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Flaming Unicorns Experiments

 

Experiment 1:  The Mass of Dissolved Salt (2.1)

Find a Video of our experiment HERE.

Problem:

How does the dissolving of salt in water affect the mass of the salt?

 

Hypothesis:

          If we dissolve salt in water, then the mass of the salt will decrease.

 

Independent Variable:

                        Dissolved salt

Dependent Variable:

          Mass of the salt

Constant(s):

                        Amount of water (mL)

                        Amount of salt (g)

 

Materials:

      Glass baby food jar with cap (1)

      2g of salt

      Electric scale

      86 mL of water

      Half sheet of paper

      Graduated cylinder

         

Procedure:

1.      Gather materials.

2.      Pour the water into the jar.

3.      Mass the water and the jar together.

4.      Mass the salt in the cap together.

5.      Add the masses together to get the entire apparatus’s mass before the dissolving  of salt.

6.      Pour the salt into the water, and then cap the bottle.

7.      Occasionally shake the bottle to speed up the dissolving process.

8.      Mass the apparatus again to find the new mass.

9.      Subtract the old mass from the new mass to get the change in the salt’s mass.

10.   Record data.

11.   Repeat steps 1 through 10 two more times or until you feel comfortable with your results.

 

 

Note:  Not actually a real test,  food coloring was used  for emphasis.

 

Data and Results:

 

 

Trial

Before (g)

After (g)

Difference (g)

 

1

165.7

165.8

+0.1

2

166.1

166.2

+0.1

3

166.1

166.1

0

4

163.3

163.3

0

5

164.9

164.9

0

6

166.9

166.9

0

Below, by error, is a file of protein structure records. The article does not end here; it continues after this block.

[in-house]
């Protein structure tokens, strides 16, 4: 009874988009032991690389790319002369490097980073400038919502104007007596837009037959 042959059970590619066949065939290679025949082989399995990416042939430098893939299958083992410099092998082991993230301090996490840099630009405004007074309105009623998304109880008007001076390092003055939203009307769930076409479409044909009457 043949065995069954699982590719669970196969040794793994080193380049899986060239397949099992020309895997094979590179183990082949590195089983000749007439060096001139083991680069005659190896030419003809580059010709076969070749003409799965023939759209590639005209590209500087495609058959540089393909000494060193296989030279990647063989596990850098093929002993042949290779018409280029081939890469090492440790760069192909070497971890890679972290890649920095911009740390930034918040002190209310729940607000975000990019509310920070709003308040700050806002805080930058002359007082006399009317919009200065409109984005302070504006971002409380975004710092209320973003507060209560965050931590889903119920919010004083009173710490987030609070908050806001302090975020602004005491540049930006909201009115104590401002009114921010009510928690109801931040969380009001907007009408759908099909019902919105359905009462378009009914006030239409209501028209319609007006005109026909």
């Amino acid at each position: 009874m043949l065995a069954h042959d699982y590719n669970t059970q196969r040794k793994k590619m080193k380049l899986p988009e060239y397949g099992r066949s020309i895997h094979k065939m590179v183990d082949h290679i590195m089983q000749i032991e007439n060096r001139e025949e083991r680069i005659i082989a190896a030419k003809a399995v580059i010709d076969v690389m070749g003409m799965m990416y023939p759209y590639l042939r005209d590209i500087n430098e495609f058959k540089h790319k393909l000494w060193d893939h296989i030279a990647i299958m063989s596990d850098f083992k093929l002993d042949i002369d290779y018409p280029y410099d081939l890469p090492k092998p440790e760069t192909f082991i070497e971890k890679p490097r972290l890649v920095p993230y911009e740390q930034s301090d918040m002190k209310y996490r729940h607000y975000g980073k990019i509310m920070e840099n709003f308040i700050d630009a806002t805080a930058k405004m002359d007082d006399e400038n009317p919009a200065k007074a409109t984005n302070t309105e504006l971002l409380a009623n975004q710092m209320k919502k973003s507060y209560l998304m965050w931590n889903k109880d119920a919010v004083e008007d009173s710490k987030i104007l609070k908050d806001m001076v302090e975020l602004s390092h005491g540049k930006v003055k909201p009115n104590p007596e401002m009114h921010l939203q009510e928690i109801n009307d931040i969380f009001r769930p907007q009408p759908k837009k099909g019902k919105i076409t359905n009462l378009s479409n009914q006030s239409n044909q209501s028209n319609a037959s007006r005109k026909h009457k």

7

166.3

166.3

0

8

166.7

166.7

0

9

163.9

163.8

-0.1

10

164.7

164.6

-0.1

11

162.5

162.4

-0.1

12

163.0

162.9

-0.1

13

164.0

163.8

-0.2

14

166.0

165.8

-0.2

15

164.2

163.9

-0.3

16

165.1

164.8

-0.3

17

162.7

162.3

-0.4

18

162.3

161.8

-0.5

19

163.0

162.5

-0.5

20

165.2

164.4

-0.8

 

 

 

   

Difference in Salts’ Mass

 

 

Conclusion:

            In conclusion, our hypothesis, if we dissolve salt in water, then the mass of the salt will decrease, was incorrect. We came to this conclusion because we have more trials that stayed the same than we do increases and decreases.  The sensitivity of the scale we used was plus or minus a tenth of a gram (0.1).  So all of the +0.1 and the -0.1 trials likely represent a change of 0.0g.  According to the data, there were twelve trials where it stayed the same (taking into account the sensitivity of the scale) out of the twenty trials that were conducted altogether.  Albeit there were two trials that increased, and multiple that decreased, but we are confident in our conclusion because the majority of the trials stayed the same and most of the changes larger than 0.1 grams can be accounted for in our sources of error.

 

Sources of Error:  

            One source of error was that some of the salt got stuck in the cap, fell out, or otherwise weren’t counted in our after numbers. This would lead us to conclude that the mass was decreasing, but we know it should have stayed the same because mass is conserved in chemical reactions. Another source of error was that in some trials, the cap wouldn’t go on all the way. When we shook the jar to speed up the process of dissolving salt, a tiny bit of water leaked out. Taking into account these errors, we believe that the mass stays the same before and after salt dissolves.    

 

Credited Links

Photo: http://theflamingunicorns.tumblr.com/

 

 

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